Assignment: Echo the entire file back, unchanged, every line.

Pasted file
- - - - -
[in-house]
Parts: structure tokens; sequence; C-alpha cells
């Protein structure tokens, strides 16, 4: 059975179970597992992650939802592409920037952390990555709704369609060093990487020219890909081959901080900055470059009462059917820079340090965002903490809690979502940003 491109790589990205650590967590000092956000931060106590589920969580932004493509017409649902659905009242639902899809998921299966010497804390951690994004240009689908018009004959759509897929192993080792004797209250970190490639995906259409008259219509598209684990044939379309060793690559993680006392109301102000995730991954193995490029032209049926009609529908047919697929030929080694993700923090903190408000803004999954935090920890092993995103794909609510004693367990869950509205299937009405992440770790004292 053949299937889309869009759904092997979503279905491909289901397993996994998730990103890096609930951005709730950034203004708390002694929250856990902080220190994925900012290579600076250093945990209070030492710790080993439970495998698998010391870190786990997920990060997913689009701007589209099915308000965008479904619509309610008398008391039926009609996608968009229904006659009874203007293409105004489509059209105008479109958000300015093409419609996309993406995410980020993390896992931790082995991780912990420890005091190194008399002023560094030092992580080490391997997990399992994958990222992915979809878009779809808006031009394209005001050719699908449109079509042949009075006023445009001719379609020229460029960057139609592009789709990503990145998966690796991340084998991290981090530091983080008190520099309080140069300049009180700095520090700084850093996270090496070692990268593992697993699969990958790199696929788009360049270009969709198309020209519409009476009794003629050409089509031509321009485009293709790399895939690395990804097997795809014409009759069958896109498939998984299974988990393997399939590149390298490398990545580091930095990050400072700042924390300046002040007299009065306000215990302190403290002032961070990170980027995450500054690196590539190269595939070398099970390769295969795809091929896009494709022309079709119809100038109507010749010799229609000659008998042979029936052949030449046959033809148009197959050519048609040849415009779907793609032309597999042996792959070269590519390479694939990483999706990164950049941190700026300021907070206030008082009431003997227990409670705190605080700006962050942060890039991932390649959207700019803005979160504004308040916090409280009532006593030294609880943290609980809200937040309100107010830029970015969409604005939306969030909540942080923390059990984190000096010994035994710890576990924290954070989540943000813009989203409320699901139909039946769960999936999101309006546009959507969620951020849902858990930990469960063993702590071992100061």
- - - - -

[in-house]
Parts: structure tokens; sequence; C-alpha cells
């Protein structure tokens, strides 16, 4: 059975179970597992992650939802592409920037952390990555709704369609060093990487020219890909081959901080900055470059009462059917820079340090965002903490809690979502940003 491109790589990205650590967590000092956000931060106590589920969580932004493509017409649902659905009242639902899809998921299966010497804390951690994004240009689908018009004959759509897929192993080792004797209250970190490639995906259409008259219509598209684990044939379309060793690559993680006392109301102000995730991954193995490029032209049926009609529908047919697929030929080694993700923090903190408000803004999954935090920890092993995103794909609510004693367990869950509205299937009405992440770790004292 053949299937889309869009759904092997979503279905491909289901397993996994998730990103890096609930951005709730950034203004708390002694929250856990902080220190994925900012290579600076250093945990209070030492710790080993439970495998698998010391870190786990997920990060997913689009701007589209099915308000965008479904619509309610008398008391039926009609996608968009229904006659009874203007293409105004489509059209105008479109958000300015093409419609996309993406995410980020993390896992931790082995991780912990420890005091190194008399002023560094030092992580080490391997997990399992994958990222992915979809878009779809808006031009394209005001050719699908449109079509042949009075006023445009001719379609020229460029960057139609592009789709990503990145998966690796991340084998991290981090530091983080008190520099309080140069300049009180700095520090700084850093996270090496070692990268593992697993699969990958790199696929788009360049270009969709198309020209519409009476009794003629050409089509031509321009485009293709790399895939690395990804097997795809014409009759069958896109498939998984299974988990393997399939590149390298490398990545580091930095990050400072700042924390300046002040007299009065306000215990302190403290002032961070990170980027995450500054690196590539190269595939070398099970390769295969795809091929896009494709022309079709119809100038109507010749010799229609000659008998042979029936052949030449046959033809148009197959050519048609040849415009779907793609032309597999042996792959070269590519390479694939990483999706990164950049941190700026300021907070206030008082009431003997227990409670705190605080700006962050942060890039991932390649959207700019803005979160504004308040916090409280009532006593030294609880943290609980809200937040309100107010830029970015969409604005939306969030909540942080923390059990984190000096010994035994710890576990924290954070989540943000813009989203409320699901139909039946769960999936999101309006546009959507969620951020849902858990930990469960063993702590071992100061």